Disability, Identity, and Cultural Diversity

Main Article Content

Stephen French Gilson
Elizabeth Depoy

Keywords

culture, identity, qualitative inquiry, disability theory

Abstract

Eighteen disabled individuals, nine with disabilities present at birth and nine with acquired disabilities participated in tape recorded interviews lasting between 60 and 90 minutes. For this study, disabilities present at birth were defined as those disabilities identified or diagnosed by the age 5 years; acquired disabilities were those disabilities that occur after an individual's 5th birthday.  Life stages were identified as: Middle Childhood/Adolescence (ages 8 years through 17 years); Beginning Adulthood/Young Adulthood (age 18 years through 34 years); and, Middle Adulthood/Later Adulthood (age 35 years and older). The mixed method design relying on semi-structured interview and inductive analysis was used to answer the following research questions: (a) what are the nature and scope of disability cultural identity articulated by informants; (b) and what differences in disability cultural identity are related to informant age, condition and onset? Five themes emerged from the transcripts: fitting in; disability wisdom; it's just what you do; I can do it despite what you say; and disability talk as shared interest versus talk as boring. None of these themes revealed cross disability identity. Despite being unable to answer the initial research questions in the manner anticipated, the data analysis provided important and challenging knowledge and implications for further inquiry and practice.

Abstract 825 | PDF Downloads 206 Word Downloads 9 Text Downloads 97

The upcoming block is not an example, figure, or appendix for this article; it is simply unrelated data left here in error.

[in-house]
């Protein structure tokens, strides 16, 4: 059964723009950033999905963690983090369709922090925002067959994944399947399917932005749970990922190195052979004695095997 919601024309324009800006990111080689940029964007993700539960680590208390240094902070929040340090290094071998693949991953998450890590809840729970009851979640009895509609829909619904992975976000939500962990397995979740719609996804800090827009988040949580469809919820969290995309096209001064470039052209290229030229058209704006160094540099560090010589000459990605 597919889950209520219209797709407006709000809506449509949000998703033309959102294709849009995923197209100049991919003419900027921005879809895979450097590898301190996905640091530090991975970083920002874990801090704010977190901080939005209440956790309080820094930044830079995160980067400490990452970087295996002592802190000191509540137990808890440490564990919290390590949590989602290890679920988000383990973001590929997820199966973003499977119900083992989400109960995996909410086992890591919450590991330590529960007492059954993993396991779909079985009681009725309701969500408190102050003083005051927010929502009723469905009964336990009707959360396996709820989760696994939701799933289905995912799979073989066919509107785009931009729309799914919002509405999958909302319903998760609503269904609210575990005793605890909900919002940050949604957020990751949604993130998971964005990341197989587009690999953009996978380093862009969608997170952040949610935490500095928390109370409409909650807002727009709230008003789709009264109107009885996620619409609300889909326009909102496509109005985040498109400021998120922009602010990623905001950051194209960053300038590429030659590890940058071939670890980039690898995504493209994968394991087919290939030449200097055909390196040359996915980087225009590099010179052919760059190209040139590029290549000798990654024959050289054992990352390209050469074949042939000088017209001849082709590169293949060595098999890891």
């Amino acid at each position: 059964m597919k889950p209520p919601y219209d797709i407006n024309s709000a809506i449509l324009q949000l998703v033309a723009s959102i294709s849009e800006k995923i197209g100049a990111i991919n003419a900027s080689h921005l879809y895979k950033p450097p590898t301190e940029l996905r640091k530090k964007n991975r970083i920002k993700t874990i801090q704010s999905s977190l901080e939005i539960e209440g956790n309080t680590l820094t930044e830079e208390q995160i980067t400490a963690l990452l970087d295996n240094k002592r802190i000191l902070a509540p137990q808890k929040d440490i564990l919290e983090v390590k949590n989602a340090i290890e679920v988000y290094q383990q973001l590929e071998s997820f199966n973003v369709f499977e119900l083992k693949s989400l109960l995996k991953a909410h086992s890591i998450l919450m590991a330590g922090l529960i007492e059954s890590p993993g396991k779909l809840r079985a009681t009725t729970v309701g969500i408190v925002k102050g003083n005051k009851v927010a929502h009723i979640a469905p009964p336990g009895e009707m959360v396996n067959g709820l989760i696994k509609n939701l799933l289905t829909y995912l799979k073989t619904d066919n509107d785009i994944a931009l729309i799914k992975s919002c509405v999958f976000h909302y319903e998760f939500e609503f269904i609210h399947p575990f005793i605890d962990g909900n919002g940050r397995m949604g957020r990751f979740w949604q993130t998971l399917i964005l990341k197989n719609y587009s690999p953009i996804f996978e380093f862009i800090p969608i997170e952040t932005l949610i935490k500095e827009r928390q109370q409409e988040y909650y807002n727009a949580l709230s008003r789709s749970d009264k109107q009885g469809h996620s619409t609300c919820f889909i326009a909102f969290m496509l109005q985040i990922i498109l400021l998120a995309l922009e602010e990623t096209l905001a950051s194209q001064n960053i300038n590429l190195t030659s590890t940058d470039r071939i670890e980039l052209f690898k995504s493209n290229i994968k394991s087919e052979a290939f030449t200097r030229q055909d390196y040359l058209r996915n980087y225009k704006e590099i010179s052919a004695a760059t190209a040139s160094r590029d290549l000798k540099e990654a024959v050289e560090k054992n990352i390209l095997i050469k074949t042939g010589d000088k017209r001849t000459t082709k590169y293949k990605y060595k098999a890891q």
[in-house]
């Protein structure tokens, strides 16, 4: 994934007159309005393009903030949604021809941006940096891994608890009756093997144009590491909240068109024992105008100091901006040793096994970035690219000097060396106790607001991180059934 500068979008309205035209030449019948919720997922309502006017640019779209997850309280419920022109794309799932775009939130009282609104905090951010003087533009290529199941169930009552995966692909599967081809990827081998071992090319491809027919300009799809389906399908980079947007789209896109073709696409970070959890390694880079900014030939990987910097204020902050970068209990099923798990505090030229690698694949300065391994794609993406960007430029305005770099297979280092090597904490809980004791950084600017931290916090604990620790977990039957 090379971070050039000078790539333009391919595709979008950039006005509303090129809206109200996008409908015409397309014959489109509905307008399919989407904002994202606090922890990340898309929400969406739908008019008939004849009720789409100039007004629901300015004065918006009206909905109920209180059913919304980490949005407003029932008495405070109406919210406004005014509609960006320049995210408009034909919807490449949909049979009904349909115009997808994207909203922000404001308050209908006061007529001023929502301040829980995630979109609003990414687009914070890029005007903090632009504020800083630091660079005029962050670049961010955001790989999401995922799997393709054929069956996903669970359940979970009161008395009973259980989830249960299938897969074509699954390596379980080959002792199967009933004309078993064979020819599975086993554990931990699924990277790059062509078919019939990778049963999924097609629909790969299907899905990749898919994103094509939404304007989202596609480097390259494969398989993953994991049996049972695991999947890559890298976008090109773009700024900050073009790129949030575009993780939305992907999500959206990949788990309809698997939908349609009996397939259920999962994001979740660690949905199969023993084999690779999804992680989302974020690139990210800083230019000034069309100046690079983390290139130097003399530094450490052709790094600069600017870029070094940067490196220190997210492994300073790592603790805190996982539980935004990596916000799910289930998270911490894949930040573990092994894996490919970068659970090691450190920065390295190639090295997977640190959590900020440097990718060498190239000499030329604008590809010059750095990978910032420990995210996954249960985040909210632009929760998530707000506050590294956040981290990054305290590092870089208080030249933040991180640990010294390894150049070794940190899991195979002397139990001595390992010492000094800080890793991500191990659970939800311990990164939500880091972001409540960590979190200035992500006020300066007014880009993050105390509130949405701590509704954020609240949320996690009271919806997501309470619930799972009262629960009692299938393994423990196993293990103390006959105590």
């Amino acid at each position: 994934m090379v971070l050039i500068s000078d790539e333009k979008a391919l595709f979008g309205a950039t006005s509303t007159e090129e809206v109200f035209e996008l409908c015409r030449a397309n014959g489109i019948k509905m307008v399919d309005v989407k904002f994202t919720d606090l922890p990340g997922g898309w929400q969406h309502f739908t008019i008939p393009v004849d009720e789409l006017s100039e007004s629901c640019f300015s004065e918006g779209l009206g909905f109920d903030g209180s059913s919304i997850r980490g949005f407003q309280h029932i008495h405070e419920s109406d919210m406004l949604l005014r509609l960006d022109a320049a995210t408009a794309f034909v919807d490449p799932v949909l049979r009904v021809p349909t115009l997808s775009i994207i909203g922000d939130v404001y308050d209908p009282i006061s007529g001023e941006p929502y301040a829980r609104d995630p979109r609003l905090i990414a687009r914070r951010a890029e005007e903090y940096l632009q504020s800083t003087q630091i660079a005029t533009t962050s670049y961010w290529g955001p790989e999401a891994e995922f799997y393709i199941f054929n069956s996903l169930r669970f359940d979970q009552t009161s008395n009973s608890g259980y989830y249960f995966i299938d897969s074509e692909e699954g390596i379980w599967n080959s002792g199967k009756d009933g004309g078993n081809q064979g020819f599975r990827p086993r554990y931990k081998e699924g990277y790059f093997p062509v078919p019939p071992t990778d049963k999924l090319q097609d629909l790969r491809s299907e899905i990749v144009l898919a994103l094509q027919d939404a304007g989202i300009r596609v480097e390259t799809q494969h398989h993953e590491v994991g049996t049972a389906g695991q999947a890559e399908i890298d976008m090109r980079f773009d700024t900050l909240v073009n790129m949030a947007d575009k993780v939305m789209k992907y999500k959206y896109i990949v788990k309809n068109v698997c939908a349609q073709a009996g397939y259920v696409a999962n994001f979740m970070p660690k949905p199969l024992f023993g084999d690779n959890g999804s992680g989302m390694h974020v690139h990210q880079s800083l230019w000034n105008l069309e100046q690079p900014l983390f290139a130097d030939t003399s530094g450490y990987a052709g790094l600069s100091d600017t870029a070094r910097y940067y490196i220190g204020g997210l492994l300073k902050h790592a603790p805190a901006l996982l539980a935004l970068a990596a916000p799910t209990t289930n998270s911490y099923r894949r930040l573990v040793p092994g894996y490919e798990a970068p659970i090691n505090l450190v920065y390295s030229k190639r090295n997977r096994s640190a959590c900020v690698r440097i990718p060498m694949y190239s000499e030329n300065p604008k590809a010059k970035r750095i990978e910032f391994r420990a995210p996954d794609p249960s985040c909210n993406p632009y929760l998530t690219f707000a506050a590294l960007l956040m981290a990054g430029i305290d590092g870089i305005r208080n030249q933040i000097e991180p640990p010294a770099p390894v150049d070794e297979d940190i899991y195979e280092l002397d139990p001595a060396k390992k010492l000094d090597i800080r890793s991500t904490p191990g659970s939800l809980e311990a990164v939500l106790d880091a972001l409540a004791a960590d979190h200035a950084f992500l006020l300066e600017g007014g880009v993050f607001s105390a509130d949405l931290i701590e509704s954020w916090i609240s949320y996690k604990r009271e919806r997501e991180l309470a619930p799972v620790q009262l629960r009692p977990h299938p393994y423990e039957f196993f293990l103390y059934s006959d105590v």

References

Barnes, C., & Mercer, G. (1997). Doing disability research. Leeds, England: Disability Press.

Charlton, J. I. (1998). Nothing about us without us: Disability oppression and empowerment. Berkeley: University of California Press.

Council on Social Work Education. (2001). Educational policy and accreditation standards [Online]. Retrieved January 7, 2002, from http://www.cswe.org/accreditation/EPAS/epas.pdf.

Finkelstein, V. (1991). Disability: An administrative challenge? In M. Oliver (Ed.), Social work, disabled people and disabling environment, (pp. 19-39). London: Jessica Kingsley.

Gill, C. (1997). “Four types of integration in disability identity development.” Journal of Vocational Rehabilitation, 9, 39-46.

Gilson, S.F., & DePoy, E (2002) “Theoretical approaches to informing disability content in social work education.” Journal of Social Work Education.

Hahn, H. (1993). The politics of physical differences: Disability and discrimination. In M. Nagler (Ed.), Perspectives on disability (2nd ed.), (pp. 37-42). Palo Alto, CA: Health Markets Research.

Linton, S. (1998). Claiming disability: Knowledge and identity. New York: New York University Press.

Quinn, P. (1998). Understanding disability: A lifespan approach. Thousand Oaks, CA: Sage.

Ravaud, J., & Stiker, H. (2001). Inclusion/exclusion: An analysis of historical and cultural meanings. In G. L. Albrecht, K. D. Seelman, & M. Bury (Eds.), Handbook of disability studies, (pp. 490-512). Thousand Oaks, CA: Sage.

Scotch, R.K. (1989). “Politics and policy in the history of the disability rights movement.” Milbank Quarterly, 67(2), (Suppl. 2), 380-400.

Scotch, R. K. (2001). From goodwill to civil rights: Transforming federal disability policy (2nd ed.). Philadelphia: Temple University Press.

Scotch, R., & Schriner, K. (1997). Disability as human variation: Implications for policy. The Annals of the American Academy of Political and Social Science, 549, 148-160.

Shakespeare, T. (1996). Disability, identity and difference. In G. Barnes & G. Mercer (Eds.), Exploring the divide: Illness and disability, (pp. 94-113). Leeds, United Kingdom: The Disability Press.

Stone, D. A. (1986). The disabled state. Philadelphia, PA: Temple University Press.

Stone, D.A. (2002). Policy paradox: The art of political decision making (Revised Edition). New York: W.W. Norton.

Swain, J., Finkelstein, V., French, S., & Oliver, M. (Eds.). (1993). Disabling barriers - Enabling environments. London: Sage.

Similar Articles

1 2 3 4 5 > >> 

You may also start an advanced similarity search for this article.